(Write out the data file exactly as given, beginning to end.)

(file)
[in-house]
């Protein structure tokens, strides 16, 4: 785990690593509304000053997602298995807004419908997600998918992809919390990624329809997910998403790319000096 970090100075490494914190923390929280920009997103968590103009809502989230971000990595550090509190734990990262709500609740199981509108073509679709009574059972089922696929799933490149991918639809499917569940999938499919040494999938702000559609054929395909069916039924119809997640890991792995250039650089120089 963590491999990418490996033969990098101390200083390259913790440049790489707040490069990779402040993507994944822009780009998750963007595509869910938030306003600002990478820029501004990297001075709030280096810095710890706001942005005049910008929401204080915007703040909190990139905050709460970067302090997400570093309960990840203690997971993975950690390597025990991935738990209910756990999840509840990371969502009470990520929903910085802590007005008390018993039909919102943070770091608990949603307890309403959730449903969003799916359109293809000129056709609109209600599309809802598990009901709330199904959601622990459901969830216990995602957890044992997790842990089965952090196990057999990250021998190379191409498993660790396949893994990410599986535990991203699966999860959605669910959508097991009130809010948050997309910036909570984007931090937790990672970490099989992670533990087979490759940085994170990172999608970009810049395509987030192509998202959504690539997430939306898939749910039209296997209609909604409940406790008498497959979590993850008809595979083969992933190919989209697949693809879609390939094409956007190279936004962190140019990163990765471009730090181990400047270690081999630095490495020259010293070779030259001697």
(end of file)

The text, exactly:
[in-house]
């Protein structure tokens, strides 16, 4: 785990690593509304000053997602298995807004419908997600998918992809919390990624329809997910998403790319000096 970090100075490494914190923390929280920009997103968590103009809502989230971000990595550090509190734990990262709500609740199981509108073509679709009574059972089922696929799933490149991918639809499917569940999938499919040494999938702000559609054929395909069916039924119809997640890991792995250039650089120089 963590491999990418490996033969990098101390200083390259913790440049790489707040490069990779402040993507994944822009780009998750963007595509869910938030306003600002990478820029501004990297001075709030280096810095710890706001942005005049910008929401204080915007703040909190990139905050709460970067302090997400570093309960990840203690997971993975950690390597025990991935738990209910756990999840509840990371969502009470990520929903910085802590007005008390018993039909919102943070770091608990949603307890309403959730449903969003799916359109293809000129056709609109209600599309809802598990009901709330199904959601622990459901969830216990995602957890044992997790842990089965952090196990057999990250021998190379191409498993660790396949893994990410599986535990991203699966999860959605669910959508097991009130809010948050997309910036909570984007931090937790990672970490099989992670533990087979490759940085994170990172999608970009810049395509987030192509998202959504690539997430939306898939749910039209296997209609909604409940406790008498497959979590993850008809595979083969992933190919989209697949693809879609390939094409956007190279936004962190140019990163990765471009730090181990400047270690081999630095490495020259010293070779030259001697």